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ALIAS Censored By Printer

It's the dark ages all over again when the new MAX title is labeled "offensive" by American Color Graphics

By Arnold T. Blumberg     August 28, 2001
Source: Marvel Comics

Cover art to ALIAS #1
© 2001 Marvel Comics
You'd think we slipped back fifty years or so, but look around and you'll see it's still the early 21st century. Despite the modern setting, Marvel Comics experienced a taste of the sort of repression and censorship that typified the crusade against comics in the 1950s.

Marvel learned on Wednesday, August 22, that American Color Graphics, based in Sylacauga, Alabama, had decided not to print the new ALIAS #1 one of the inaugural titles in Marvel's new mature MAX line due to its "offensive" contents. The printer actually stopped the presses on this new crime title by Eisner-Award winner Brian Michael Bendis and artist Michael Gaydos, despite the absence of any material that sane people would really find offensive (editorial comments are of course mine). Fortunately for Marvel and readers, the Canadian-based Quebecor Printing stepped in to publish the first issue of ALIAS, thus saving the day.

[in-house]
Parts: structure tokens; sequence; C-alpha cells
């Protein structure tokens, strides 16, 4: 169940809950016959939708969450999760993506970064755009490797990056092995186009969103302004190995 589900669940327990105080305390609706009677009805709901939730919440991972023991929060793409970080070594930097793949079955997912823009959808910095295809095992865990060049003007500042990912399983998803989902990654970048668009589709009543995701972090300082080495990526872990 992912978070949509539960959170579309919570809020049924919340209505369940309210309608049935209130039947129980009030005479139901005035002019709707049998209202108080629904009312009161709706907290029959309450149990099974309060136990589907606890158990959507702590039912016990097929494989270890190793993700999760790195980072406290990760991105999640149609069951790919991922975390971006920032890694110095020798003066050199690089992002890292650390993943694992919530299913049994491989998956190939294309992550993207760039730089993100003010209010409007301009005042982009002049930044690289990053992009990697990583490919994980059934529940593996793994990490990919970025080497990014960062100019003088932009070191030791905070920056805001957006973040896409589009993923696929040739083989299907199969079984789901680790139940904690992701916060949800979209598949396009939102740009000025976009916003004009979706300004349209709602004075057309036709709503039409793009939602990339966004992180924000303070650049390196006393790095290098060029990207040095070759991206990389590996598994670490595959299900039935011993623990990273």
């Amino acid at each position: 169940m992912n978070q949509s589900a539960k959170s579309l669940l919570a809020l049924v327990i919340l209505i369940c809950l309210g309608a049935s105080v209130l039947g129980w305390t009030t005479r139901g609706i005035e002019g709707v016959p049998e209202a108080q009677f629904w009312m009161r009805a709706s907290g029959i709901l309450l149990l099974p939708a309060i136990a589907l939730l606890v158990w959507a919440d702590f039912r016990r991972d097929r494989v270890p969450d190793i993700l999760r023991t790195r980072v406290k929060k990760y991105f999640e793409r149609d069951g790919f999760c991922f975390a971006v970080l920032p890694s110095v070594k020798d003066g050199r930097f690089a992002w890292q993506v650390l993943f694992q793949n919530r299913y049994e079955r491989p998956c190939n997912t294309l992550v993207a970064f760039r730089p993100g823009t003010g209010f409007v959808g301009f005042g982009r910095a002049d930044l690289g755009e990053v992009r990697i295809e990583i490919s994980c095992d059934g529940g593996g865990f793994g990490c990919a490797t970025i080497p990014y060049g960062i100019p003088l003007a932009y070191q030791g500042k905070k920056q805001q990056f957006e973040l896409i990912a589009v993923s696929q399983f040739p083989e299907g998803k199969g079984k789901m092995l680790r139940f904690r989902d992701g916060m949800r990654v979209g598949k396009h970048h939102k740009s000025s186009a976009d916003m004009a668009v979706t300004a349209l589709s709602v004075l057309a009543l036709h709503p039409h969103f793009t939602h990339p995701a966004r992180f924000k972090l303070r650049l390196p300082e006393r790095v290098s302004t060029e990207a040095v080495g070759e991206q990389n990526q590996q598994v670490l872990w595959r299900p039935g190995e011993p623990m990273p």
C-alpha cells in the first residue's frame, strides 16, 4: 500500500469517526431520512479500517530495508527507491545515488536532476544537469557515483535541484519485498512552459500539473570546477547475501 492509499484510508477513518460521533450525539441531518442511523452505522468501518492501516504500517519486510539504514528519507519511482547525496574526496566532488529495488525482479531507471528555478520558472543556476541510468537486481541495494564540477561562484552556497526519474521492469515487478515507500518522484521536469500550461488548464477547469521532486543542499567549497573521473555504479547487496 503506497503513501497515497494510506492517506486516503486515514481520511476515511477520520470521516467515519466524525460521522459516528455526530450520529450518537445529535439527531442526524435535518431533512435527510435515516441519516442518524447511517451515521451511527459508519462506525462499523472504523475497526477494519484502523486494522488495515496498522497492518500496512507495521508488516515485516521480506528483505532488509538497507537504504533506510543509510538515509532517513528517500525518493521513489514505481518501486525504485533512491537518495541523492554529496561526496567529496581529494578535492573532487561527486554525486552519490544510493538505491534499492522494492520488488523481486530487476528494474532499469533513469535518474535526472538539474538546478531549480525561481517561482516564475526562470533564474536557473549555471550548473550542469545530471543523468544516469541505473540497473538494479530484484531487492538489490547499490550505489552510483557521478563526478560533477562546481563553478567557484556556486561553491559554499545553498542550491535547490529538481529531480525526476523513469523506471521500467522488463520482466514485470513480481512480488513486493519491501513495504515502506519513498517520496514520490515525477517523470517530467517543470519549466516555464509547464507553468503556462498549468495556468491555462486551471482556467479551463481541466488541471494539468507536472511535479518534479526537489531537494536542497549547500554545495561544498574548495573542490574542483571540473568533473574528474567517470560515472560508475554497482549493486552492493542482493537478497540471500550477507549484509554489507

"I'm literally stunned," says Bendis. "I can't imagine that things like this still go on in the world. There's nothing in ALIAS that you wouldn't see on THE SOPRANOS. Perhaps they reacted this way because the story is in comic book form."

Thanks to Quebecor and Marvel's Manufacturing Department, the release date for ALIAS has not been affected. The first issue will still go on sale as planned on September 5. Presumably, the mass ALIAS burnings arranged by those who think comic books are those "funny animal things for kids" will begin on September 6.


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